Cardioactive calcium channel blockers (non-dihydropyridines)

Diltiazem
Verapamil

18

Calcium channel blockers MOA

• Ca2+ mediates smooth muscle contraction; enters cells via voltage-dependent
calcium channels

• CCBs block Ca2+ entry to relax vascular smooth muscle

19

Anti-Anginal mechanisms of CCBs - decreased myocardial oxygen demand

– Dilation of peripheral arterioles
• Decreased PVR and afterload, decreased blood pressure
• Arterioles more affected than veins (less orthostatic hypotension)
• Dihydropyridines are more potent vasodilators

– Decreased cardiac contractility and heart rate (observed with cardioactive CCBs)

20

Anti-antinal mechanisms of CCB - increased blood supply

Dilation of coronary arteries relieves local spasms (this mechanism may operate in vasospastic (Prinzmetal) angina and NOT in atherosclerotic angina)

21

Major adverse effects of CCB

Cardiac depression, cardiac arrest, acute heart failure (cardioactive CCBs)

Bradyarrhythmias, AV block (cardioactive CCBs)

Short acting dihydropyridine CCBs - vasodilation triggers reflex sympathetic activation

Nifedipine - immediate release: increases risk of MI in patient with HTN, slow release and long acting dihydropyridines better tolerated

22

Minor adverse effects of CCB

Flushing, HA, anorexia, dizziness
Peripheral edema
Constipation

23

Beta blockers indicated in angina

Propranolol
Nadolol
Metoprolol
Atenolol

24

Beta blocker MOA in angina

decreased myocardial oxygen demand

– Decrease in HR leads to improved myocardial perfusion and reduced
oxygen demand at rest and during exercise

– Decrease in contractility

– Decrease in blood pressure leads to reduced afterload

25

Adverse effects of beta-blockers

– Reduced cardiac output
– Bronchoconstriction
– Impaired liver glucose mobilization
– Produce an unfavorable blood lipoprotein profile (increase VLDL and
decrease HDL)
– Sedation, depression
– Withdrawal syndrome associated with sympathetic hyperresponsiveness

26

Contraindications of beta-blockers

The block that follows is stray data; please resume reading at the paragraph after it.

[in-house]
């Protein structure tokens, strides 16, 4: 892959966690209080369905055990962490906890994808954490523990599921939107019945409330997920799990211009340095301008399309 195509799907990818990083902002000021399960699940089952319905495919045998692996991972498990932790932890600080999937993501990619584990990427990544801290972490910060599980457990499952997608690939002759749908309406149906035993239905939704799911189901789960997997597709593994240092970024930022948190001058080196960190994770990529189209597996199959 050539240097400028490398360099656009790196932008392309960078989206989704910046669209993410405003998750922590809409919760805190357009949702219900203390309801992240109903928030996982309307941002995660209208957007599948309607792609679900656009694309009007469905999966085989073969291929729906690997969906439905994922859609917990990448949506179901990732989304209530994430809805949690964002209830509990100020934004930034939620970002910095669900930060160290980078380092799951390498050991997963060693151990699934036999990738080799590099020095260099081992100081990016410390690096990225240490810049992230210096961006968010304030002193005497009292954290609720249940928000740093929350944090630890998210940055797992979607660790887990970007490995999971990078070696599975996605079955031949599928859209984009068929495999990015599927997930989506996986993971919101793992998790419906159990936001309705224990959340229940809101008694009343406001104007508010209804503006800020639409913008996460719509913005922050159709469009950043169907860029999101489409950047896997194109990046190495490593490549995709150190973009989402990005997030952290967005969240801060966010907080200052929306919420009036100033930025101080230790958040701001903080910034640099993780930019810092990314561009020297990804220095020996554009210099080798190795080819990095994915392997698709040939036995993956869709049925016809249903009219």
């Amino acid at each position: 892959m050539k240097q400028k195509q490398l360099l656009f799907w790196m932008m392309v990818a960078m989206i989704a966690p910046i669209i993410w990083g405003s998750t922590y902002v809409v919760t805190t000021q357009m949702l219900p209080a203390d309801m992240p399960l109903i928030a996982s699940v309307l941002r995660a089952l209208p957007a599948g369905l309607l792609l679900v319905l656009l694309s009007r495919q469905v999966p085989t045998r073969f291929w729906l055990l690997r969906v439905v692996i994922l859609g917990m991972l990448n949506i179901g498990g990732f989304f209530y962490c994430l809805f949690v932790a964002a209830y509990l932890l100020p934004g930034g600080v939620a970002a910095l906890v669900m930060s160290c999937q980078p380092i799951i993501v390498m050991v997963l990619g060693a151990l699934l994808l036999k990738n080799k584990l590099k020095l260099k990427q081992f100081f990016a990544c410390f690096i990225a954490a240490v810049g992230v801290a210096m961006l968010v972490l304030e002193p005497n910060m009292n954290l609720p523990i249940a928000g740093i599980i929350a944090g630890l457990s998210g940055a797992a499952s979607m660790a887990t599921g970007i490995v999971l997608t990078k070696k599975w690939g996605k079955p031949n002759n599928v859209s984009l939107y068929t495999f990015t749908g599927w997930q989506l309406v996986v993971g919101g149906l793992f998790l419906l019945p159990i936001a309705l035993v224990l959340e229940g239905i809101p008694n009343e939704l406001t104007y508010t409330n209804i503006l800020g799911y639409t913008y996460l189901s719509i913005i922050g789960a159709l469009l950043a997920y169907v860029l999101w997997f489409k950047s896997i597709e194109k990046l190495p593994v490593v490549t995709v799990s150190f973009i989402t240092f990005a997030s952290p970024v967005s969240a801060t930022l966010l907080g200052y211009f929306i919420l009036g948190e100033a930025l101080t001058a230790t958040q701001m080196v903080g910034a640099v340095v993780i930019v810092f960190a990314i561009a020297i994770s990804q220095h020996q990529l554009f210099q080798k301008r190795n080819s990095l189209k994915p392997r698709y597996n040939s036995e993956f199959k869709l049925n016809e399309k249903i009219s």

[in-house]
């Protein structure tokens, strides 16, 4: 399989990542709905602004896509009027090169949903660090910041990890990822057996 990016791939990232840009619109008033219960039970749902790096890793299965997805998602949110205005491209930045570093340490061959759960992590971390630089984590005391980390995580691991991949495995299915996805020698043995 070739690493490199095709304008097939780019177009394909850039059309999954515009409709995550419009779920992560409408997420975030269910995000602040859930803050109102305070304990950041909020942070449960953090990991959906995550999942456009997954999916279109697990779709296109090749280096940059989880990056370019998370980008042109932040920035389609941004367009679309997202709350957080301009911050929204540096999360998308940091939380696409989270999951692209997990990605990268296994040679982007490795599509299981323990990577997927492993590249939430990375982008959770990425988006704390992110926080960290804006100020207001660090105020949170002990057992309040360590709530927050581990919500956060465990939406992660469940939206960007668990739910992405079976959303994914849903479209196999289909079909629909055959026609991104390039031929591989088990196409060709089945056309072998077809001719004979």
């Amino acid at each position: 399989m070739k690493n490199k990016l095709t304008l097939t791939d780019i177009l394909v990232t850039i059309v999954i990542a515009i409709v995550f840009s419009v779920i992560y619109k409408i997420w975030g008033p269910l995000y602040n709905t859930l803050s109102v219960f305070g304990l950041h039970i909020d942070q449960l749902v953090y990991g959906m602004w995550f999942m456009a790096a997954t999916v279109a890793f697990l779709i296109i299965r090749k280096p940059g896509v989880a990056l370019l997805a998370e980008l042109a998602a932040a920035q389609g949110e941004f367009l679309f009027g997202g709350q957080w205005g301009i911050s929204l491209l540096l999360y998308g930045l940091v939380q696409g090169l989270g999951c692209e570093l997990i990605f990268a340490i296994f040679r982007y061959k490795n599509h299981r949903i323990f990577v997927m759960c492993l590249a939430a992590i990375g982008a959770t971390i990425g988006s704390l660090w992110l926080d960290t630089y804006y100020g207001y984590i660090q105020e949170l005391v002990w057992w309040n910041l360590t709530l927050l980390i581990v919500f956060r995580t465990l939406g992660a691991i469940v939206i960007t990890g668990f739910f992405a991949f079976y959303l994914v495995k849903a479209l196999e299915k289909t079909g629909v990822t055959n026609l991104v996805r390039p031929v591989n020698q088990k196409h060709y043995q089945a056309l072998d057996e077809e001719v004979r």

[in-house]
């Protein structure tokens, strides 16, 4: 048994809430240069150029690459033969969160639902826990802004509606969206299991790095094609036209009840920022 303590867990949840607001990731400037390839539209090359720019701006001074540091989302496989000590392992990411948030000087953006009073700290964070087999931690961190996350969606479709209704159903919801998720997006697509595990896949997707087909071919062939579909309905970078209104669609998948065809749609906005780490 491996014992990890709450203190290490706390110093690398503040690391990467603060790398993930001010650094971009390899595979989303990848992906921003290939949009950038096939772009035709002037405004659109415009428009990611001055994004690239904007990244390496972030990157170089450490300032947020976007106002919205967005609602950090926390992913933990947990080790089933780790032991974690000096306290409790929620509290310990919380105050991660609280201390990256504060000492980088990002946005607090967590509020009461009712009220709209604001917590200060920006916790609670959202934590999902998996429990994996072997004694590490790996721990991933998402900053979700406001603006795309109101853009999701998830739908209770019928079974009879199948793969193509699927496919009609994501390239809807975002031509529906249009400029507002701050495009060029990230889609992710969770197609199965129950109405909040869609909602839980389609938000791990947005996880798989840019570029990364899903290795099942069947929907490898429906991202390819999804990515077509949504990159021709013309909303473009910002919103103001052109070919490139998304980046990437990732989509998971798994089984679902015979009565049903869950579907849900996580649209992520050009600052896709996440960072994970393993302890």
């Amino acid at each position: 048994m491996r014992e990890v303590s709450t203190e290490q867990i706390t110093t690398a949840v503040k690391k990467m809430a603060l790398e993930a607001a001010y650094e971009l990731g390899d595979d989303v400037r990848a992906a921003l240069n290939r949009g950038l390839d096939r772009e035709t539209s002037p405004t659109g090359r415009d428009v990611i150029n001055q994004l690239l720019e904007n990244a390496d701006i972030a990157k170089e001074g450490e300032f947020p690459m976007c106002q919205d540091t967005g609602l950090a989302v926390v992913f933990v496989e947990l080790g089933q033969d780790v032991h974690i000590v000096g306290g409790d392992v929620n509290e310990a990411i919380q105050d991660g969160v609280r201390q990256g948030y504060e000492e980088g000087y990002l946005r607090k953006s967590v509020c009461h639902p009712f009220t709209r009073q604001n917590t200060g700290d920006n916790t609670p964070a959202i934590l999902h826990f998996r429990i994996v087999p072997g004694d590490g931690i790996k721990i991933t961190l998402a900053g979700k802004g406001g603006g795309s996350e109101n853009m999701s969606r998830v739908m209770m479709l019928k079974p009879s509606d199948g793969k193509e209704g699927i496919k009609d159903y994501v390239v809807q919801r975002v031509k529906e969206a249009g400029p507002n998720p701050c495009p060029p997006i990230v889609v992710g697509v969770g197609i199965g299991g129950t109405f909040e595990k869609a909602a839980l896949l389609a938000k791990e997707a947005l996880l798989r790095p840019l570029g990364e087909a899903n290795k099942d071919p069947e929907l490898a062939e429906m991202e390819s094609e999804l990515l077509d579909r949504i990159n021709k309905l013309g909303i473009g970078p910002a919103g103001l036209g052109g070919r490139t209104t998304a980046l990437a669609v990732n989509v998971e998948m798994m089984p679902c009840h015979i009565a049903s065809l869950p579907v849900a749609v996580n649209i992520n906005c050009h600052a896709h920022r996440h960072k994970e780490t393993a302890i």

– Asthma
– Peripheral vascular disease
– Raynaud’s syndrome
– Type 1 diabetics on insulin
– Bradyarrhythmias and AV conduction abnormalities
– Severe depression of cardiac function

27

Effects of nitrates alone on heart rate, arterial pressure, end-diastolic volume, contractility, and ejection time in angina pectoris

Heart Rate: Reflex increase (not desirable)
Arterial pressure: Decrease
End-diastolic Volume: Decrease
Contractility: Reflex increase (not desirable)
Ejection time: Decrease

28

Effects of Beta Blockers or CCBs on heart rate, arterial pressure, end-diastolic volume, contractility, and ejection time in angina pectoris

Heart Rate: Decrease
Arterial pressure: Decrease
End-diastolic Volume: Increase (not desirable)
Contractility: Decrease
Ejection time: Increase (not desirable)

29

Effects of nitrates with beta blockers or CCBs on heart rate, arterial pressure, end-diastolic volume, contractility, and ejection time in angina pectoris

Heart Rate: Decrease
Arterial pressure: Decrease
End-diastolic Volume: none or decrease
Contractility: None
Ejection time: None

30

Ranolazine MOA

– Inhibits late Na+ current in cardiomyocytes
– Ischemic myocardium is often partially depolarized
– Na+ channel in cardiomyocytes is voltage-gated
– Late Na+ current is enhanced in ischemic myocardium and brings about Ca2+ overload and repolarization abnormalities
– Ranolazine normalizes repolarization of cardiac myocytes and reduces
mechanical dysfunction